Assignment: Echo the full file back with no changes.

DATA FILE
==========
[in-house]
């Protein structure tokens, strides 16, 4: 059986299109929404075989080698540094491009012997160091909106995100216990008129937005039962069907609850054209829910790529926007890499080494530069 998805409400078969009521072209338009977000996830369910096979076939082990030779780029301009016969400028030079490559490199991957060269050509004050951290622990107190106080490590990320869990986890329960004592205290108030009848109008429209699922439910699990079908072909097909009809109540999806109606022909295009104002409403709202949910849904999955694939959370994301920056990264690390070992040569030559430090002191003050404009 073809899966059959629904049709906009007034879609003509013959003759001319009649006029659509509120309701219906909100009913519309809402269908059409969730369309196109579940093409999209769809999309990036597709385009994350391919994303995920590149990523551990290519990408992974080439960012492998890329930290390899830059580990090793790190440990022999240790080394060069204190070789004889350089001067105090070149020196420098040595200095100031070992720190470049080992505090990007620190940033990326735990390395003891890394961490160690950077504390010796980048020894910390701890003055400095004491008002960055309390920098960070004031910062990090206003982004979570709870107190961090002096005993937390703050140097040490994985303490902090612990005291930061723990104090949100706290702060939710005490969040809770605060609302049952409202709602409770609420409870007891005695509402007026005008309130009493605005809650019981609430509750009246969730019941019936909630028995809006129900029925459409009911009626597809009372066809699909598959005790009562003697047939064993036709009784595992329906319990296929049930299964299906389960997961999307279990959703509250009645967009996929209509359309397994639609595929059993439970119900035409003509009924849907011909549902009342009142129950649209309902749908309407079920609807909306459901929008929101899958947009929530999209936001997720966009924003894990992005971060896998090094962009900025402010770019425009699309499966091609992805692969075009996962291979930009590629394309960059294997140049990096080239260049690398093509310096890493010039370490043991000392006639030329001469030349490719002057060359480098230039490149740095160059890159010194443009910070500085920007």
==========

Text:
[in-house]
């Protein structure tokens, strides 16, 4: 059986299109929404075989080698540094491009012997160091909106995100216990008129937005039962069907609850054209829910790529926007890499080494530069 998805409400078969009521072209338009977000996830369910096979076939082990030779780029301009016969400028030079490559490199991957060269050509004050951290622990107190106080490590990320869990986890329960004592205290108030009848109008429209699922439910699990079908072909097909009809109540999806109606022909295009104002409403709202949910849904999955694939959370994301920056990264690390070992040569030559430090002191003050404009 073809899966059959629904049709906009007034879609003509013959003759001319009649006029659509509120309701219906909100009913519309809402269908059409969730369309196109579940093409999209769809999309990036597709385009994350391919994303995920590149990523551990290519990408992974080439960012492998890329930290390899830059580990090793790190440990022999240790080394060069204190070789004889350089001067105090070149020196420098040595200095100031070992720190470049080992505090990007620190940033990326735990390395003891890394961490160690950077504390010796980048020894910390701890003055400095004491008002960055309390920098960070004031910062990090206003982004979570709870107190961090002096005993937390703050140097040490994985303490902090612990005291930061723990104090949100706290702060939710005490969040809770605060609302049952409202709602409770609420409870007891005695509402007026005008309130009493605005809650019981609430509750009246969730019941019936909630028995809006129900029925459409009911009626597809009372066809699909598959005790009562003697047939064993036709009784595992329906319990296929049930299964299906389960997961999307279990959703509250009645967009996929209509359309397994639609595929059993439970119900035409003509009924849907011909549902009342009142129950649209309902749908309407079920609807909306459901929008929101899958947009929530999209936001997720966009924003894990992005971060896998090094962009900025402010770019425009699309499966091609992805692969075009996962291979930009590629394309960059294997140049990096080239260049690398093509310096890493010039370490043991000392006639030329001469030349490719002057060359480098230039490149740095160059890159010194443009910070500085920007």